1st class of court reporters ready to roll

Four of the five court reporters who are expected to graduate July 29: (From left) Felicia...
Four of the five court reporters who are expected to graduate July 29: (From left) Felicia Jackson, Hattiesburg; Candace Cooley, Waynesboro; Alicia Miller, Magee; and Amanda Barnes Hernandez of Eatonville. Not pictured: Jessie “Morgan” Ponder Anglin, Mount Olive.(Pearl River Community College)
Published: Jul. 14, 2022 at 5:34 PM CDT
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HATTIESBURG, Miss. (WDAM) - By most accounts, Mississippi’s court system is in urgent need of stenographic court reporters.

Pearl River Community College is trying to do something about the shortage.

PRCC’s first class of stenographic court reporters will be honored at a ceremony at 1 p.m. July 29 at the Forrest County Chancery Court, 641 Main St., Hattiesburg.

Five court reporters will receive certificates for having completed the academic training. 

  • Felicia Jackson, Hattiesburg
  • Candace Cooley, Waynesboro
  • Alicia Miller, Magee
  • Amanda Barnes Hernandez, Eatonville
  • Jessie “Morgan” Ponder Anglin, Mount Olive.

The quintet must seek state or national certification, said Twila Jordan-Hoover, former president of the Mississippi Court Reporters Association and an instructor for the PRCC program.

A new class will begin in August, said David Collum, PRCC dean of Career and Technical Education.

Fifteen students were enrolled as of July 12.

Enrollment information may be found on the college’s website, www.prcc.edu.

The court reporter training program is designed to respond to an urgent need for well-trained professional stenographers to record, transcribe and create an official record of court proceedings.

There is a shortage of certified court reporters, as retirements have outpaced new people coming into the profession.

The average age of the court reporters in Mississippi is 55, and 25 percent of the court reporters are between 61 and 70 years old.

“There remains a critical need for court reporters in Mississippi,” Mississippi Judicial College Director Randy Pierce said, “For people deciding on a career or perhaps contemplating a career change, this profession is one to consider.

“Court reporters are vital to the judiciary, and the benefits are fantastic for official court reporters and freelance court reporters.”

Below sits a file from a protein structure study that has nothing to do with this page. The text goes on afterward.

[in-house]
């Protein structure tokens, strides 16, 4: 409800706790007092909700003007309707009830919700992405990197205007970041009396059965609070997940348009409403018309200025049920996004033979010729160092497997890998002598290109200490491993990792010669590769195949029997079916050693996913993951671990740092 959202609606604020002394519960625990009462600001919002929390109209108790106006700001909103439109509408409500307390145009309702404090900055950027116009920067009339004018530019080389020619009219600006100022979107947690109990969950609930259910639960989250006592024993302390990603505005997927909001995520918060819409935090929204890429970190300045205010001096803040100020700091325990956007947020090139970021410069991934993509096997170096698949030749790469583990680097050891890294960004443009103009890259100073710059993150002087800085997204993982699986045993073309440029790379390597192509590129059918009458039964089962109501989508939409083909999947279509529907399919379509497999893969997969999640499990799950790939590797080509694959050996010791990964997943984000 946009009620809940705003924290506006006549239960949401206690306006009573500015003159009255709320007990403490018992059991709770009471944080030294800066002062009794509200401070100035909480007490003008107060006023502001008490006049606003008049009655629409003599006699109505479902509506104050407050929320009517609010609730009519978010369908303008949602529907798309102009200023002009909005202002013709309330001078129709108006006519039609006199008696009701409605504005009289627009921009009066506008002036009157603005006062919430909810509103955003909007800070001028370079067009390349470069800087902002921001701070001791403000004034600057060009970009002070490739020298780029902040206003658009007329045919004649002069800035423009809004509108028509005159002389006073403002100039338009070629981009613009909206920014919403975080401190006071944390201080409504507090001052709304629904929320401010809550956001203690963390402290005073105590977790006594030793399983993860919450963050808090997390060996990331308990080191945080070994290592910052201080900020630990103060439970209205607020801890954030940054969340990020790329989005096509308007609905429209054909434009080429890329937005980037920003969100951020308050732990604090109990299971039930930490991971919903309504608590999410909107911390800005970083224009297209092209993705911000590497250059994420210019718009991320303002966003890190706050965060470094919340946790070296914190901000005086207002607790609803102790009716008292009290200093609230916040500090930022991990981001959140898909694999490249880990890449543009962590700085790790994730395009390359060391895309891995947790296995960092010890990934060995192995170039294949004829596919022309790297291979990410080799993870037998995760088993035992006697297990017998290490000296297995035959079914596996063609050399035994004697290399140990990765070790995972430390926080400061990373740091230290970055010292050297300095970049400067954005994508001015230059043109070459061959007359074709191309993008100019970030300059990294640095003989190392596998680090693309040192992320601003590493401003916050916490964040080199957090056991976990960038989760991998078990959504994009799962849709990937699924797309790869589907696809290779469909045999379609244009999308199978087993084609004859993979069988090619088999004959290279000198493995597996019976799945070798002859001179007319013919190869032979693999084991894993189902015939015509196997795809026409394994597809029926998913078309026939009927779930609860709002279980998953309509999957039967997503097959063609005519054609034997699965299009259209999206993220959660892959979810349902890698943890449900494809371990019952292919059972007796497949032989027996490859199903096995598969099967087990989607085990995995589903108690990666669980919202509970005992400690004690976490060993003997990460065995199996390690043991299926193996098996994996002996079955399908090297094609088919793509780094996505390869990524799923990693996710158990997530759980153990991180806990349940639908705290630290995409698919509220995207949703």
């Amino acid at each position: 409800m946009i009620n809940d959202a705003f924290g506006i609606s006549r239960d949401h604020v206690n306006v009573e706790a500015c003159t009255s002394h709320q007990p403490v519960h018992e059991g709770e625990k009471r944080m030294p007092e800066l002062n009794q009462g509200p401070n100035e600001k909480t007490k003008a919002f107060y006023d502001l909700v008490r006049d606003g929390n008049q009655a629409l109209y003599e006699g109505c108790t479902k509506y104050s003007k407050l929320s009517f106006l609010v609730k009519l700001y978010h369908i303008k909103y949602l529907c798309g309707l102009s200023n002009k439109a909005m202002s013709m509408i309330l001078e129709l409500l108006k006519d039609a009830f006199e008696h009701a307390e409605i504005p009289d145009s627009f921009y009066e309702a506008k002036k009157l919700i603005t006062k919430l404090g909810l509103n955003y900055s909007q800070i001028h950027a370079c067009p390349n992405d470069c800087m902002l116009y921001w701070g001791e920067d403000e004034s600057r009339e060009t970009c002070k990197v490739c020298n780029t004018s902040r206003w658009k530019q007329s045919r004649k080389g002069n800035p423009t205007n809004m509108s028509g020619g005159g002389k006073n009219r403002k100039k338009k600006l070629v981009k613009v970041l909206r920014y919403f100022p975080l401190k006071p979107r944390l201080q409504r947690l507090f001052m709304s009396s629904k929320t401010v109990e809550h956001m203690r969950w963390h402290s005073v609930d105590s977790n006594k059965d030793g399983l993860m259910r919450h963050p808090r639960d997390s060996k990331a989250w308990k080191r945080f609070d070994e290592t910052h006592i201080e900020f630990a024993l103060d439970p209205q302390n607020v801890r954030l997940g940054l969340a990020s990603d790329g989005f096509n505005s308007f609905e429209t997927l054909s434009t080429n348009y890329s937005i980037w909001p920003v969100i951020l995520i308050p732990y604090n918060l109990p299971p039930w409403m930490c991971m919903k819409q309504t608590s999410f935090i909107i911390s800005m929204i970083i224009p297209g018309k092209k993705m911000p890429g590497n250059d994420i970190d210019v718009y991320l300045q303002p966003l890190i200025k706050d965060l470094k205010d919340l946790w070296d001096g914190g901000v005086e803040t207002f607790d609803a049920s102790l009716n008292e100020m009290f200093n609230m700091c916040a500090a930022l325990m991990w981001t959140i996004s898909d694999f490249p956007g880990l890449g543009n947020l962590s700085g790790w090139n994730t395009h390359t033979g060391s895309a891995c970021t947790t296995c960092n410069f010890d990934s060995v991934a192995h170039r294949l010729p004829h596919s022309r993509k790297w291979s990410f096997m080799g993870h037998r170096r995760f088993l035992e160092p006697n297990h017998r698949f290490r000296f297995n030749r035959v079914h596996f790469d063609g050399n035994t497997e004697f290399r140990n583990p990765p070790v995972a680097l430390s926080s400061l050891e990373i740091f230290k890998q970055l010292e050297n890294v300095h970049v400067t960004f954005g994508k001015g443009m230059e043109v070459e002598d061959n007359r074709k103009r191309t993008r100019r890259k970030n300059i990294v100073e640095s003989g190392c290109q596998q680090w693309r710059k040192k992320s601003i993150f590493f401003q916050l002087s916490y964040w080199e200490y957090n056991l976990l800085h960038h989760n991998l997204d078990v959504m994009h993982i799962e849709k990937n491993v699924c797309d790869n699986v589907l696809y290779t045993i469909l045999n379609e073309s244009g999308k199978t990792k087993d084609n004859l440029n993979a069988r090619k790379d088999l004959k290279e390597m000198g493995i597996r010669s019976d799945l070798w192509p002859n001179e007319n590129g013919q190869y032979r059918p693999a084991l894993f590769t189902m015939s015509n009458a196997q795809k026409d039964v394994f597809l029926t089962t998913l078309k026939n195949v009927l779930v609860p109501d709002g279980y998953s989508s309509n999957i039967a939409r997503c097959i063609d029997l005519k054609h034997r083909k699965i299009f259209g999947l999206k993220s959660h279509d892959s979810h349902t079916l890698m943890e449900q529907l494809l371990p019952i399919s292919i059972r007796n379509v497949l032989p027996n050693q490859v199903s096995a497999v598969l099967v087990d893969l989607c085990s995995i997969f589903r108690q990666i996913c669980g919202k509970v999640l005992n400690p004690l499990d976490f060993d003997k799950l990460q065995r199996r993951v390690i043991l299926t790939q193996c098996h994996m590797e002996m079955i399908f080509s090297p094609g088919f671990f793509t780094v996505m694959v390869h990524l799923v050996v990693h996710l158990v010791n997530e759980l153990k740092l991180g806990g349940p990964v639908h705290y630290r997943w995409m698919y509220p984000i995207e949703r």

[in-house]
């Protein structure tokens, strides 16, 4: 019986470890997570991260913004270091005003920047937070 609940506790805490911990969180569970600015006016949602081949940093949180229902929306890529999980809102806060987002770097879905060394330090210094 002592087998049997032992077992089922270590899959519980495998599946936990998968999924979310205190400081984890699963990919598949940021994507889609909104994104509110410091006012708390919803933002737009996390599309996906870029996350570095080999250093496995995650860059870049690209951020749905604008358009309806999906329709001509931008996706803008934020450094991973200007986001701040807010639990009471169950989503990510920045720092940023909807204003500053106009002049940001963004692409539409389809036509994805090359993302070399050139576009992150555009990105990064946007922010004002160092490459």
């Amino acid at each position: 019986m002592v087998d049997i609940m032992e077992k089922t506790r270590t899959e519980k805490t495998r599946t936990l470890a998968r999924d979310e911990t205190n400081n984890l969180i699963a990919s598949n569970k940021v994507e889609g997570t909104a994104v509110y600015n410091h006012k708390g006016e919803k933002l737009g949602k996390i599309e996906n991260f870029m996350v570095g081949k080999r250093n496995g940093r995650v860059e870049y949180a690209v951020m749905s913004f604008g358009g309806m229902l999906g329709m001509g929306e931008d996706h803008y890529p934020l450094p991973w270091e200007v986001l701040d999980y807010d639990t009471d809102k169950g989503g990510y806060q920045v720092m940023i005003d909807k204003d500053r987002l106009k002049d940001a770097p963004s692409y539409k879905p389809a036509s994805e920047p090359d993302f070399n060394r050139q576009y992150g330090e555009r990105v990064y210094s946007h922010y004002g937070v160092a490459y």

There are currently 282 licensed court reporters, including 21 who live in surrounding states and have nonresident temporary licenses, said Tracy Graves, administrator of the Mississippi Board of Certified Court Reporters.

There were 375 licensed court reporters more than 10 years ago, including official court reporters for all federal and state courts as well as freelance court reporters.

Other employment opportunities are available outside the courtroom, with the need for closed captioning in television, movies, sports broadcasting and other venues.

“I congratulate them on their upcoming graduation as court reporters,” said Supreme Court Presiding Justice Leslie King, chairman of the Board of Certified Court Reporters.

“Court reporters are a vital part of the judiciary. I look forward to welcoming each of them as licensed, court-reporting professionals.”

Tenth Chancery District Senior Chancellor Deborah Gambrell Chambers helped implement the training program.

She will preside over the graduation of the inaugural class.

“All of the students have had the opportunity to actually sit in court and do a quasi-internship with local judges,” she said. “Because state and federal judges have allowed them access to the courts, we feel confident that they will immediately fill the voids that currently exist.”

Said Jordan-Hoover: “The Tenth Chancery Judges have been extremely supportive of the school and encouraging towards the students.”

Leaders of the Mississippi Court Reporters Association set plans in motion for a training program about four years ago.

Jordan-Hoover and Rose Sanchez, another former association president, and other court reporters around the state volunteered to provide in-person instruction through a national organization that provides a hybrid online six-week introduction to court reporting.

The free program, known as “A to Z,” gave students an opportunity to learn about a possible career path without investing a lot of time and money.

PRCC agreed to offer classes, becoming the only college program in the state to train court reporters. Classes began in August 2021 at the Hattiesburg campus. Jordan-Hoover, a court reporter for the 10th Chancery Court, and Sanchez, a court reporter for the Fifteenth Circuit Court, taught classes on Friday and Saturday twice a month.

The hybrid program also included online classes.

Officers of the Mississippi Court Reporters Association hope to be able to start another training program in the northern part of the state. They are working to find a community college or university willing to add the program to its curriculum.

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